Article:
Across from myself and the young woman I am so studiously ignoring, another short bench seat has been folded up against the wall to make room for a lone woman’s considerable pile of stacked belongings. She is older, with long, grey hair and a plain face. She wears a puffy coat and holds a woven, colorful blanket by her side. The pile of belongings at her feet is more than she can keep with her but not so much that she couldn’t make room for the other seat’s deployment. She knows this and the plainness of this plays across her face while an elderly gentlemen of more genuine character eases himself over in his seat with an arthritic grimace and bids the newcomer sit. The driver fires up the engine and we ease out of the bus station.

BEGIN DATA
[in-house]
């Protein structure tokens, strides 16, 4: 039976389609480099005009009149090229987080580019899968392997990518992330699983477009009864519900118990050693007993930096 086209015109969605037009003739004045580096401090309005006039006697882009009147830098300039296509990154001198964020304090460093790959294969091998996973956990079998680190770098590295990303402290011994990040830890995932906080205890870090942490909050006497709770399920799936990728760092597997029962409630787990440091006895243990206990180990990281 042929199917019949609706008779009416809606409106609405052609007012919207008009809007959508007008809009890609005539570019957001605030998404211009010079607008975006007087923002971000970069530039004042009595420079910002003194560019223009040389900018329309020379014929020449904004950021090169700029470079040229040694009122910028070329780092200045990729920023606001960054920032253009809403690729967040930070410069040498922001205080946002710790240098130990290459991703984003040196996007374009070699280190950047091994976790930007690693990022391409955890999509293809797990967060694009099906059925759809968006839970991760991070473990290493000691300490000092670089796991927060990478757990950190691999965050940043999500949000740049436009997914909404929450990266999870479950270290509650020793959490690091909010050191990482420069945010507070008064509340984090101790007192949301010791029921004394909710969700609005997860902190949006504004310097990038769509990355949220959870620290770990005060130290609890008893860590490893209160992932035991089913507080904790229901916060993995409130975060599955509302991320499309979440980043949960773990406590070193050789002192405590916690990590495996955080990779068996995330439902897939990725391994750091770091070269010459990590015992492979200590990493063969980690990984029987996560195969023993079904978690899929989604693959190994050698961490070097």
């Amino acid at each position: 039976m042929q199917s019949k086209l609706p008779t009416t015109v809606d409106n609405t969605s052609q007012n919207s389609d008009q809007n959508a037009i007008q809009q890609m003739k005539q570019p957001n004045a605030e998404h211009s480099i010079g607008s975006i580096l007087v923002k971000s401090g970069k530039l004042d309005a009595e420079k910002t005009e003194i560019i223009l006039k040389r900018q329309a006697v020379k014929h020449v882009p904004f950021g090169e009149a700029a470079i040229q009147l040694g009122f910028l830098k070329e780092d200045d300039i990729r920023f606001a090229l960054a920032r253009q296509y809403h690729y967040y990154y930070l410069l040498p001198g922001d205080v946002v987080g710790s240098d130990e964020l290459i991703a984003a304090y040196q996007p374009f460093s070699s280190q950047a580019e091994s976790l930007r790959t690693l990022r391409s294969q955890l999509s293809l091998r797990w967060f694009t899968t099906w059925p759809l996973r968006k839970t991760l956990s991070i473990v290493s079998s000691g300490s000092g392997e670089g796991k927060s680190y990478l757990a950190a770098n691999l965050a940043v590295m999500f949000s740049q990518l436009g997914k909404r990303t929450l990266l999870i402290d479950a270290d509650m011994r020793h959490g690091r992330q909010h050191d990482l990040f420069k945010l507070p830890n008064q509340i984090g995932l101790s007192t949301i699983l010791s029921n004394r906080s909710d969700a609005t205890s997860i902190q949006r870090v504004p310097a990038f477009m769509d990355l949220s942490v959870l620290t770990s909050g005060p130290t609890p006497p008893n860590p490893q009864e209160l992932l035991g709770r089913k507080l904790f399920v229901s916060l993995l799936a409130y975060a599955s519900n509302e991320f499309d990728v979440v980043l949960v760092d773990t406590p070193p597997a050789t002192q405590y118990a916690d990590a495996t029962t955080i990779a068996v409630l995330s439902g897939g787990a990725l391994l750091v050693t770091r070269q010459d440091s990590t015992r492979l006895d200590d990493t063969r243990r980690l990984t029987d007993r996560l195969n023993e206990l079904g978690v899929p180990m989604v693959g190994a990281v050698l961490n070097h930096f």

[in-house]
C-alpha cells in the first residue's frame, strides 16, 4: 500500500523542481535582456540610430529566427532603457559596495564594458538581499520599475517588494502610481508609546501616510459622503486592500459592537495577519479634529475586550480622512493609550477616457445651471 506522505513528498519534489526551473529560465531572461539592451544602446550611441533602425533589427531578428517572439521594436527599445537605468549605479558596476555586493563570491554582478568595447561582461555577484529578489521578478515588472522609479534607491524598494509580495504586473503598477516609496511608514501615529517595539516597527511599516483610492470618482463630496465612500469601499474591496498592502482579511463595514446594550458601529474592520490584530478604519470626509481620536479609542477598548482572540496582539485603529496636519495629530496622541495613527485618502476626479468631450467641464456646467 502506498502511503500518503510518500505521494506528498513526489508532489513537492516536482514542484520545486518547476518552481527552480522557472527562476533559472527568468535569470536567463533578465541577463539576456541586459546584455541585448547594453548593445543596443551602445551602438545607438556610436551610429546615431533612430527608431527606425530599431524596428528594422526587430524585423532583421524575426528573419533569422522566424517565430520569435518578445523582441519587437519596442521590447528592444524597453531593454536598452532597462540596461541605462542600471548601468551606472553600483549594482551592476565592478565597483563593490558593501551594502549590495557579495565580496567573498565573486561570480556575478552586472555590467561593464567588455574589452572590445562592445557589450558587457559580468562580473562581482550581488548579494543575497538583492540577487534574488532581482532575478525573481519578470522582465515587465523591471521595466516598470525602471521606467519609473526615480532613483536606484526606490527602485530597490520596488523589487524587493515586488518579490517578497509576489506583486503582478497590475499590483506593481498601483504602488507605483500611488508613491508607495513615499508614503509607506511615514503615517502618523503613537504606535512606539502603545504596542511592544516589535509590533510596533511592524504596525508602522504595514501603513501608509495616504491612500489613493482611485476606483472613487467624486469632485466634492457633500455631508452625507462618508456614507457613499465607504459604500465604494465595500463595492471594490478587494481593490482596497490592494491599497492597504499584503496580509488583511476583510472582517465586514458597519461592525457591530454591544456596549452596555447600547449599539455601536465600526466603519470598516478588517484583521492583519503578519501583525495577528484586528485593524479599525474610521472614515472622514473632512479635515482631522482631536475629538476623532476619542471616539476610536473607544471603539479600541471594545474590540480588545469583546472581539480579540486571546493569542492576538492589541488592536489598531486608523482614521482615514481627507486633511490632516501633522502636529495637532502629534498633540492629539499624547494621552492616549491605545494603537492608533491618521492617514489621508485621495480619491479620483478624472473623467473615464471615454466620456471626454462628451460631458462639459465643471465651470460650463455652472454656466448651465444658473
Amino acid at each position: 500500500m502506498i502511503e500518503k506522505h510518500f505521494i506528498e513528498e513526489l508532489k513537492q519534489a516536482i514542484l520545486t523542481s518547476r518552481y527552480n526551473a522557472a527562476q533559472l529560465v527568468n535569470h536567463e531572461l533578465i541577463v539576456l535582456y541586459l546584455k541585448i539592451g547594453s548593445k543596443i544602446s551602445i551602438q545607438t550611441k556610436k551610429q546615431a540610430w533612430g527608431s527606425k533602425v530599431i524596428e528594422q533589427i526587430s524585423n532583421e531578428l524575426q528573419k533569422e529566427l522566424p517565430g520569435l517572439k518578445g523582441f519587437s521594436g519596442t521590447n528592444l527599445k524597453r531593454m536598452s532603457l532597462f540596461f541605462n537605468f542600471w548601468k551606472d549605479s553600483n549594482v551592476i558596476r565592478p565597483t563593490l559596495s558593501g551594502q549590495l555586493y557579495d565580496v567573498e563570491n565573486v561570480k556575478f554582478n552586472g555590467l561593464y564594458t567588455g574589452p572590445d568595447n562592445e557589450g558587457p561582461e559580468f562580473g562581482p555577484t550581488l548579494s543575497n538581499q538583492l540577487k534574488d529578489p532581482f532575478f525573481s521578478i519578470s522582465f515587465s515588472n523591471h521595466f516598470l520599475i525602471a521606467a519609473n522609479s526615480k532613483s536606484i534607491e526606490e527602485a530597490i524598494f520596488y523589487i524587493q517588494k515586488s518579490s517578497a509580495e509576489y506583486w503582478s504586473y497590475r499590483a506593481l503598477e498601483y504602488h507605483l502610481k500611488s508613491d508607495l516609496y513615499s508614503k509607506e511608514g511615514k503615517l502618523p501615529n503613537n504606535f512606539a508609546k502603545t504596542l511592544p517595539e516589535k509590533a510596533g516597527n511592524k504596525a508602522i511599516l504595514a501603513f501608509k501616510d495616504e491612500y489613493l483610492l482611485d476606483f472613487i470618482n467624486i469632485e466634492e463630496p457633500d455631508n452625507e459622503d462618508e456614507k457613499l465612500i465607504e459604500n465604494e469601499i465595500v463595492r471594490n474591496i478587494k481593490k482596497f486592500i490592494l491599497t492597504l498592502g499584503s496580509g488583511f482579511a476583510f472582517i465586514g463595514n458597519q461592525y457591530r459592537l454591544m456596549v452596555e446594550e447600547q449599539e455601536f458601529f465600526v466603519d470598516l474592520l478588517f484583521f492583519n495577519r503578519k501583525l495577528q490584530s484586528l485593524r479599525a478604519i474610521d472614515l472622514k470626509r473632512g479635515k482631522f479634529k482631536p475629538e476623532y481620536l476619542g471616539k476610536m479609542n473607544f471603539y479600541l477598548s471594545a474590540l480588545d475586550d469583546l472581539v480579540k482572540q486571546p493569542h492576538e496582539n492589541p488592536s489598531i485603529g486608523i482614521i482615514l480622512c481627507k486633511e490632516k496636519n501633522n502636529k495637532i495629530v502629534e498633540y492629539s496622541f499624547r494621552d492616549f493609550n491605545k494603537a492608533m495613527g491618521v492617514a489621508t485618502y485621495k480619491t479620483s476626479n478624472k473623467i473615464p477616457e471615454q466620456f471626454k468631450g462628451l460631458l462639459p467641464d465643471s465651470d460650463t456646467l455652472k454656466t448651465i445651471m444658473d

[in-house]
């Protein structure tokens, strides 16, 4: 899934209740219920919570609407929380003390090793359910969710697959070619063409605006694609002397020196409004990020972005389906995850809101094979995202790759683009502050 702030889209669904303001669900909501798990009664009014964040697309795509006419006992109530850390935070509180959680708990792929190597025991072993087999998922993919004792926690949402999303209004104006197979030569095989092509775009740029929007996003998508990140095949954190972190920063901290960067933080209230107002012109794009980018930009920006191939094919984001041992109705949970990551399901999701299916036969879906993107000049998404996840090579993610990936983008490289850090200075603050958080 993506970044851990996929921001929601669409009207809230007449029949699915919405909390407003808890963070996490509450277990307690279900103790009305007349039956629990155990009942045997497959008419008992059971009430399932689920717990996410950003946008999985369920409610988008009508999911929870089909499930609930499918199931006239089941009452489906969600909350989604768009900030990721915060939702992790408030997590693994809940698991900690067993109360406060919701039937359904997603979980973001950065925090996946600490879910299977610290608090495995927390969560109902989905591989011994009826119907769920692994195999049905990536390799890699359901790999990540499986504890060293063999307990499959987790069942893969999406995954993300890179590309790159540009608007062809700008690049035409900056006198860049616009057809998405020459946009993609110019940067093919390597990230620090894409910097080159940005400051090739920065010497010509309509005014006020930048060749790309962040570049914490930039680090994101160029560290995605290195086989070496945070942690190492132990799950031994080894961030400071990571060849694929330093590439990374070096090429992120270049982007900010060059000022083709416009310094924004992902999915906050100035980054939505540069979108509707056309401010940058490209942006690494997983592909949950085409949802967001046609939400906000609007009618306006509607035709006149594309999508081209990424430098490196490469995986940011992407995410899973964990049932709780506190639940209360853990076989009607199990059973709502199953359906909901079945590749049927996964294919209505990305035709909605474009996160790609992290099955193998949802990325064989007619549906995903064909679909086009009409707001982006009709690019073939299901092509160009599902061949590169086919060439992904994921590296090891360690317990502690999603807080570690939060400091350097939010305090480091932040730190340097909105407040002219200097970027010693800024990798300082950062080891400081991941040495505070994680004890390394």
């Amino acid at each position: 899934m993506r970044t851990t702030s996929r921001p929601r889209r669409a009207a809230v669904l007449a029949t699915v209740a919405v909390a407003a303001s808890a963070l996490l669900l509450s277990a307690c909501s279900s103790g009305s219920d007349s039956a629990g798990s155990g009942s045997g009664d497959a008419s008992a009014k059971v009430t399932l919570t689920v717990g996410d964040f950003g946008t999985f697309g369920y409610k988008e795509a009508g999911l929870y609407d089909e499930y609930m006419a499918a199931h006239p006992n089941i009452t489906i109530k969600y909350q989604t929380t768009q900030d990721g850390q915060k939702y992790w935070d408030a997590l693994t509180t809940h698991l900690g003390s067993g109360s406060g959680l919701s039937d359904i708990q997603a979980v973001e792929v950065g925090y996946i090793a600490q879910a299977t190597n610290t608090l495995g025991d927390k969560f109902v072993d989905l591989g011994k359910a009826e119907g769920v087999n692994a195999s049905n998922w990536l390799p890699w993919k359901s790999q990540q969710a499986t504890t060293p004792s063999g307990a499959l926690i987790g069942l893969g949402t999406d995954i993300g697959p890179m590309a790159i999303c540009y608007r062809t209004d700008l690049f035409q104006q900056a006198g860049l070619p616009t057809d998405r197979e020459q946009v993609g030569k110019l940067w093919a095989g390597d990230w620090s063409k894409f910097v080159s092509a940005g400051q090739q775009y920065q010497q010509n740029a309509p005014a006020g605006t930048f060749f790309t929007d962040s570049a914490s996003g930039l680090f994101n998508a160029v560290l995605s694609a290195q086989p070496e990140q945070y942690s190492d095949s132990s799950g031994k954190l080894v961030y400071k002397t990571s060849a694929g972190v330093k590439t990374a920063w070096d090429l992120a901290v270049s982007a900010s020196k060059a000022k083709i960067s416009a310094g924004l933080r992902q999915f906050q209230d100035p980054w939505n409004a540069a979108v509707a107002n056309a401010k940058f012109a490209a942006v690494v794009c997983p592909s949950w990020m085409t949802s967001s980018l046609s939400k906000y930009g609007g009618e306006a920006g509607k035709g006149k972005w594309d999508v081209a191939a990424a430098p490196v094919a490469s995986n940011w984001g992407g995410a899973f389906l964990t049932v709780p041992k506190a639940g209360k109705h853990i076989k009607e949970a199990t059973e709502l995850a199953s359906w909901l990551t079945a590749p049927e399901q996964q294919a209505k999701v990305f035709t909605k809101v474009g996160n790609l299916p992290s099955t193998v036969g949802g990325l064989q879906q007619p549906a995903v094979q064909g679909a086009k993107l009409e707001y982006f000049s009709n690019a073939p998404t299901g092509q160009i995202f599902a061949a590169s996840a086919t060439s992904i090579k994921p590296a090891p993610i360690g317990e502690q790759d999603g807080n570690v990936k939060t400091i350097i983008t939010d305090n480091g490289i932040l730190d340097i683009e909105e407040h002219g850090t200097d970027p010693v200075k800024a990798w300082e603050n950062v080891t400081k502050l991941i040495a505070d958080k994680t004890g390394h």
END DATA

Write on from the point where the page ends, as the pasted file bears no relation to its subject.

“Will any one else be getting on the bus?” the overly laden woman asks the just-seated man as we roll down the road. What an odd question.

“I don’t know,” he replies, “this is my first time on the bus.” As if those of us who ride daily might have somehow gained a kind of prescience from our extended ridership.

“Because I could move my things … ” she says, eyeing her things and holding herself in such a way as to make it obvious, for those of us with eyes that, really, she’d rather not.

“If anyone else gets on,” I offer, “you could simply move that down and over and there’ll be room to lower the seat.” I indicate a box sitting atop a short case next to a bag that would also have to be pushed over a bit.

“Ah,” replies the woman, looking dubious and with poorly concealed irritation at my words. I attempt to lighten the mood by adding “And then, if too many more folks come in the front, we’ll just throw some off the back.”

There is some light laughter and smiles within earshot of my silly comment but the woman appraises me with round, wet eyes.

“So we’ll just throw people off?” She asks. “We’ll just kill some Americans?”